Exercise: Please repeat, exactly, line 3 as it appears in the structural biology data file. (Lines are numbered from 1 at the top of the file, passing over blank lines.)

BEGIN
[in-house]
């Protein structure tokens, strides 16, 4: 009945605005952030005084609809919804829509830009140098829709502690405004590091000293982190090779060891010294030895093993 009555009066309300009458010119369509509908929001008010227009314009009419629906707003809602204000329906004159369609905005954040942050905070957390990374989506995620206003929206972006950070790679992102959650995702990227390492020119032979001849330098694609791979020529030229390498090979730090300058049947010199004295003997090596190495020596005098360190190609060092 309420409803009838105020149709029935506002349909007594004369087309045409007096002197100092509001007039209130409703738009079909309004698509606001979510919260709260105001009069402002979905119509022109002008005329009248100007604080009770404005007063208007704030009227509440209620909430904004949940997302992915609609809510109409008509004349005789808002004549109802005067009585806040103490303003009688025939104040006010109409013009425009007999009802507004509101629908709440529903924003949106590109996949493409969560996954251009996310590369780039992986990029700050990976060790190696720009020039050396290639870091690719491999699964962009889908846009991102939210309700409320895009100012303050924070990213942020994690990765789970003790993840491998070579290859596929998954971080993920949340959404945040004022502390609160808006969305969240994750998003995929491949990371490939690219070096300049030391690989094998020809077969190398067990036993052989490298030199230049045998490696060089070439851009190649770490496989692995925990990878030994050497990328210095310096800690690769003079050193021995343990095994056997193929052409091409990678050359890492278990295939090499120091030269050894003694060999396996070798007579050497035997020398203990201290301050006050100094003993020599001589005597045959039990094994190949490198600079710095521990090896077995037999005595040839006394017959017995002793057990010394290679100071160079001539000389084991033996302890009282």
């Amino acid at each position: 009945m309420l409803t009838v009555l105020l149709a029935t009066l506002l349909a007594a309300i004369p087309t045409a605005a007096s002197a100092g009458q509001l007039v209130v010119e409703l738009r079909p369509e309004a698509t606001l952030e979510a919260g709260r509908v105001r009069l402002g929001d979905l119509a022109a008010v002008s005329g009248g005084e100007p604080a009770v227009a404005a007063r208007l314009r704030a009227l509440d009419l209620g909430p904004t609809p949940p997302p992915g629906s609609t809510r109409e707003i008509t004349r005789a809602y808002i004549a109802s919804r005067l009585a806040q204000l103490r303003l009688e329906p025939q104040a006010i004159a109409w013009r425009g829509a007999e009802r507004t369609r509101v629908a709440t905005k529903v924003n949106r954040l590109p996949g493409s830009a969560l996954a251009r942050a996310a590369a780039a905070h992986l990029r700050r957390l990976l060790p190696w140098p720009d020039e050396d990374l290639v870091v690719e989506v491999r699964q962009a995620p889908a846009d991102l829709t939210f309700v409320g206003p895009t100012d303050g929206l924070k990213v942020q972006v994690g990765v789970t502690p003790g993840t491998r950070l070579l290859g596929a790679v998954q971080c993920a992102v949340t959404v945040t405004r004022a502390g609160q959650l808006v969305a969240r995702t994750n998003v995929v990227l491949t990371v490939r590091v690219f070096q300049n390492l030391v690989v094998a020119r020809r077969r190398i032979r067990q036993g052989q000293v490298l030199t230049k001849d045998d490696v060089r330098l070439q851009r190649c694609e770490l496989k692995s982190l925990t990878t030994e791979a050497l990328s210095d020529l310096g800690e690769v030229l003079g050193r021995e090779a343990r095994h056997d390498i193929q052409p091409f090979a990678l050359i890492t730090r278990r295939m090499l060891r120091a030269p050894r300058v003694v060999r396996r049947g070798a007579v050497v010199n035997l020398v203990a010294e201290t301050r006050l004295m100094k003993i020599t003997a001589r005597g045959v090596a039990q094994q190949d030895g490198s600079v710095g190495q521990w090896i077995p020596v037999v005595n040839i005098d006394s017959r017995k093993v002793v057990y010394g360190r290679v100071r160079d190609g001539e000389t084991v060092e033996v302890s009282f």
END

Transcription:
């Amino acid at each position: 009945m309420l409803t009838v009555l105020l149709a029935t009066l506002l349909a007594a309300i004369p087309t045409a605005a007096s002197a100092g009458q509001l007039v209130v010119e409703l738009r079909p369509e309004a698509t606001l952030e979510a919260g709260r509908v105001r009069l402002g929001d979905l119509a022109a008010v002008s005329g009248g005084e100007p604080a009770v227009a404005a007063r208007l314009r704030a009227l509440d009419l209620g909430p904004t609809p949940p997302p992915g629906s609609t809510r109409e707003i008509t004349r005789a809602y808002i004549a109802s919804r005067l009585a806040q204000l103490r303003l009688e329906p025939q104040a006010i004159a109409w013009r425009g829509a007999e009802r507004t369609r509101v629908a709440t905005k529903v924003n949106r954040l590109p996949g493409s830009a969560l996954a251009r942050a996310a590369a780039a905070h992986l990029r700050r957390l990976l060790p190696w140098p720009d020039e050396d990374l290639v870091v690719e989506v491999r699964q962009a995620p889908a846009d991102l829709t939210f309700v409320g206003p895009t100012d303050g929206l924070k990213v942020q972006v994690g990765v789970t502690p003790g993840t491998r950070l070579l290859g596929a790679v998954q971080c993920a992102v949340t959404v945040t405004r004022a502390g609160q959650l808006v969305a969240r995702t994750n998003v995929v990227l491949t990371v490939r590091v690219f070096q300049n390492l030391v690989v094998a020119r020809r077969r190398i032979r067990q036993g052989q000293v490298l030199t230049k001849d045998d490696v060089r330098l070439q851009r190649c694609e770490l496989k692995s982190l925990t990878t030994e791979a050497l990328s210095d020529l310096g800690e690769v030229l003079g050193r021995e090779a343990r095994h056997d390498i193929q052409p091409f090979a990678l050359i890492t730090r278990r295939m090499l060891r120091a030269p050894r300058v003694v060999r396996r049947g070798a007579v050497v010199n035997l020398v203990a010294e201290t301050r006050l004295m100094k003993i020599t003997a001589r005597g045959v090596a039990q094994q190949d030895g490198s600079v710095g190495q521990w090896i077995p020596v037999v005595n040839i005098d006394s017959r017995k093993v002793v057990y010394g360190r290679v100071r160079d190609g001539e000389t084991v060092e033996v302890s009282f």